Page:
Wednesday, October 14, 2009

Epistemology at the Eastern

I'll be in NY in December for the Eastern where I'll be giving a version of my paper on truth and warranted assertion. Here she is:

Truth and Warranted Assertion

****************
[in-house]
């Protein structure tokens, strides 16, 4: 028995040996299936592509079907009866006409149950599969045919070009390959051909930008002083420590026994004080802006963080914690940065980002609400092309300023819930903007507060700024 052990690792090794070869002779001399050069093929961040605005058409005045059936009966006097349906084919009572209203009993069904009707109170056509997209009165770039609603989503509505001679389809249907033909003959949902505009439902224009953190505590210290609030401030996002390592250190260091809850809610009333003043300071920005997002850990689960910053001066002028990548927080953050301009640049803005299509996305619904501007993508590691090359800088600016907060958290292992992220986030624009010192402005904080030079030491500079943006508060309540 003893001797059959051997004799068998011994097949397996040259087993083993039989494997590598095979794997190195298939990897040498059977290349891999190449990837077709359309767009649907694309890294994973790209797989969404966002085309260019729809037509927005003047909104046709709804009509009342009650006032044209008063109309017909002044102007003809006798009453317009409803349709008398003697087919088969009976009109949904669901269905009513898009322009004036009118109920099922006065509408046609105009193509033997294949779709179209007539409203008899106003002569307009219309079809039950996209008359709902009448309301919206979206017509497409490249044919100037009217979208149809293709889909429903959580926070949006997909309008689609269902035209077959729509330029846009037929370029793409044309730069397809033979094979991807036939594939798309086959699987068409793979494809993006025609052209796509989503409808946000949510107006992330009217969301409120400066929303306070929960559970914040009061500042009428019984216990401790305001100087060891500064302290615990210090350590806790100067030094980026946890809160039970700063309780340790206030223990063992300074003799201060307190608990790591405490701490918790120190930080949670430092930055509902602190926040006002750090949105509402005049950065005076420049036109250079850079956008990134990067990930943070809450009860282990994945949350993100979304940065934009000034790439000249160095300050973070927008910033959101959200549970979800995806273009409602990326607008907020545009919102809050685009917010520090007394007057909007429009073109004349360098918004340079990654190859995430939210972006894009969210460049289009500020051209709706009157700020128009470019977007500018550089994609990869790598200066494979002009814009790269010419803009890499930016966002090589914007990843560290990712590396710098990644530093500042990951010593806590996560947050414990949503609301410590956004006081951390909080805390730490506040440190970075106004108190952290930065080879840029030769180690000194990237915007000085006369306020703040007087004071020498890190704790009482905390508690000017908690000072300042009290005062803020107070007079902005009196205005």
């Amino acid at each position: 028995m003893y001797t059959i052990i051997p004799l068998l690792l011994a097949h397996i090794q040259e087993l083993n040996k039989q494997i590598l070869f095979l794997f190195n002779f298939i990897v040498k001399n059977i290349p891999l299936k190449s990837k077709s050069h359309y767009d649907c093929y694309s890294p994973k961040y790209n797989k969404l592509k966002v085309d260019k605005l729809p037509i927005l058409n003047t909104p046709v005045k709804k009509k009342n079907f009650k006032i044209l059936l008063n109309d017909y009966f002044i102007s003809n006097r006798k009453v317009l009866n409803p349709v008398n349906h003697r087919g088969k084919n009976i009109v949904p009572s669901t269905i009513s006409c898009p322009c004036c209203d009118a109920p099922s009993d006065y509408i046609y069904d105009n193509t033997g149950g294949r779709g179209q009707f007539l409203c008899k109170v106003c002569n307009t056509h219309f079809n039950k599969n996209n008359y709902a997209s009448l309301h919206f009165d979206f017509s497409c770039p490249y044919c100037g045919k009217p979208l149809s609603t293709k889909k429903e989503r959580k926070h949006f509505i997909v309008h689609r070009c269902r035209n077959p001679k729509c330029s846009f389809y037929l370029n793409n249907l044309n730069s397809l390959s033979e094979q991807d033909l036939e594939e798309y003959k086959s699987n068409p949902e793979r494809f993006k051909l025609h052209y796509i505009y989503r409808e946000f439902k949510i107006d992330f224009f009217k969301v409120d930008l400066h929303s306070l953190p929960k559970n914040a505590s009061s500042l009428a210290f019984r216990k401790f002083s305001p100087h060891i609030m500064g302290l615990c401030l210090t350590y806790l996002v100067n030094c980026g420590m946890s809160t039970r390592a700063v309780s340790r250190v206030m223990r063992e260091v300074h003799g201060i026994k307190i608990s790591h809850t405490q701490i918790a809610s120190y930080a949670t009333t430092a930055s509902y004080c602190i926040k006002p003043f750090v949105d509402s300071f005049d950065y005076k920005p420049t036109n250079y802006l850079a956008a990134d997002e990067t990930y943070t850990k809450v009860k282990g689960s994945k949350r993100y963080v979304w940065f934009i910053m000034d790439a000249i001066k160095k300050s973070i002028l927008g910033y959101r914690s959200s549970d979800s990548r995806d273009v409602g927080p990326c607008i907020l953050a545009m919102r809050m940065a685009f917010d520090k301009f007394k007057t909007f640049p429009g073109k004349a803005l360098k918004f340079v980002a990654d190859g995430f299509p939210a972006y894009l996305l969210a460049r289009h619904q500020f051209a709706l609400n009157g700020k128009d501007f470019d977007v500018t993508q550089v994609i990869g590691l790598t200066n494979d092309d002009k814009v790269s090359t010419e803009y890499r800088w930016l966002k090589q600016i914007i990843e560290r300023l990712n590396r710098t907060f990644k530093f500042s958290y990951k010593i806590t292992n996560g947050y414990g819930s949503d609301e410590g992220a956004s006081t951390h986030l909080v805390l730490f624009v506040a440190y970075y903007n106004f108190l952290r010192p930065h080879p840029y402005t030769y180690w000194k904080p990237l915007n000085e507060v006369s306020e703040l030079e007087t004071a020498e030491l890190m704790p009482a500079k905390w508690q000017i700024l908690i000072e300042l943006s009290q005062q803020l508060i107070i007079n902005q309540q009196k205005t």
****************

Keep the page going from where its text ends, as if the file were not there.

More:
Here's a question related to matters addressed in this paper. Think about the Innocence Project. Here's a group that identifies people convicted of crimes that they did not commit and manages to get them released using evidence that was often unavailable at the time of conviction. The following strikes me as obvious. Upon discovering that some innocent person has been forced to do years of hard time, we discover that this person is owed a duty of reparation and that duty is owed even if there was no culpable wrong that led to their conviction. There are people who seem to think that the deontic properties of our actions are fixed by facts about the non-factive mental states of the agent, but I think cases like this show how wrong such a view is. With a little imagination we can imagine cases very similar to the actual cases where the people who are rightly released and compensated are guilty of the crimes they have been accused of and are owed no duty of reparation. There we go. The deontic properties of the acts are different in these two cases in the absence of any discernible difference in the mental states and evidence of the relevant agents until after the duty not to punish the innocent has been violated. Okay, so I'm sure there are the Rick Perrys out there who don't think that innocent people who have been forced to do two decades of hard time for crimes they didn't commit aren't owed anything, but I'm sure if I said that internalists were a pack of Perry-esqua whackaloons they'd say that I'm being unfair. Am I? I guess. Perry is probably consistent. What's the internalist story about why we have duties of reparation to those who are wrongfully imprisoned on the basis of good but misleading evidence by good but misled people?

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